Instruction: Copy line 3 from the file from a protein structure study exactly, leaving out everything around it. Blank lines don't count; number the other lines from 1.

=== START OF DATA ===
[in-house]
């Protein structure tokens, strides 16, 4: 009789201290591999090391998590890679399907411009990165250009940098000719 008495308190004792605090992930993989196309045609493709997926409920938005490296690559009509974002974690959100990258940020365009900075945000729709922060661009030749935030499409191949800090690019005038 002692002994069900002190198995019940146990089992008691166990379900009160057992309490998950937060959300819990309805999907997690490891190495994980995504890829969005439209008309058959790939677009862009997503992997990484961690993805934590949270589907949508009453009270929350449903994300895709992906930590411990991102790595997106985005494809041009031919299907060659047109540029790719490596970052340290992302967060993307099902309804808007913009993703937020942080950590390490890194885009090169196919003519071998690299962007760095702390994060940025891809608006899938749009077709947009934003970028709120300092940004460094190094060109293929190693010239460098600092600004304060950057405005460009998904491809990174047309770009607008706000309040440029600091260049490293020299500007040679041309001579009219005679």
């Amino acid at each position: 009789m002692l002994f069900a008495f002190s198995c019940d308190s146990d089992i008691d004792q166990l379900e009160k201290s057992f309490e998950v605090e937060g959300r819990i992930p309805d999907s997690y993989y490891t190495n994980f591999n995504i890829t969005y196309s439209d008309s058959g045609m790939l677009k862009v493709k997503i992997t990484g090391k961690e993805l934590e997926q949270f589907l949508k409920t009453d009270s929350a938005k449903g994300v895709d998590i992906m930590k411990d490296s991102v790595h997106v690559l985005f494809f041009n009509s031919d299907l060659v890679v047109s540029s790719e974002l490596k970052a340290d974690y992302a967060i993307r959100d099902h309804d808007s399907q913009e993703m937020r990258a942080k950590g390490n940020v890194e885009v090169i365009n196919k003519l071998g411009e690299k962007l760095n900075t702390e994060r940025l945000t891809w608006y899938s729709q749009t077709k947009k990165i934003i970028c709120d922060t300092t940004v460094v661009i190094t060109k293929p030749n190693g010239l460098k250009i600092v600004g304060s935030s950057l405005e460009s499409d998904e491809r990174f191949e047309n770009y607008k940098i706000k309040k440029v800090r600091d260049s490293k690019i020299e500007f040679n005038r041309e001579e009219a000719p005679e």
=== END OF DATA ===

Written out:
């Amino acid at each position: 009789m002692l002994f069900a008495f002190s198995c019940d308190s146990d089992i008691d004792q166990l379900e009160k201290s057992f309490e998950v605090e937060g959300r819990i992930p309805d999907s997690y993989y490891t190495n994980f591999n995504i890829t969005y196309s439209d008309s058959g045609m790939l677009k862009v493709k997503i992997t990484g090391k961690e993805l934590e997926q949270f589907l949508k409920t009453d009270s929350a938005k449903g994300v895709d998590i992906m930590k411990d490296s991102v790595h997106v690559l985005f494809f041009n009509s031919d299907l060659v890679v047109s540029s790719e974002l490596k970052a340290d974690y992302a967060i993307r959100d099902h309804d808007s399907q913009e993703m937020r990258a942080k950590g390490n940020v890194e885009v090169i365009n196919k003519l071998g411009e690299k962007l760095n900075t702390e994060r940025l945000t891809w608006y899938s729709q749009t077709k947009k990165i934003i970028c709120d922060t300092t940004v460094v661009i190094t060109k293929p030749n190693g010239l460098k250009i600092v600004g304060s935030s950057l405005e460009s499409d998904e491809r990174f191949e047309n770009y607008k940098i706000k309040k440029v800090r600091d260049s490293k690019i020299e500007f040679n005038r041309e001579e009219a000719p005679e």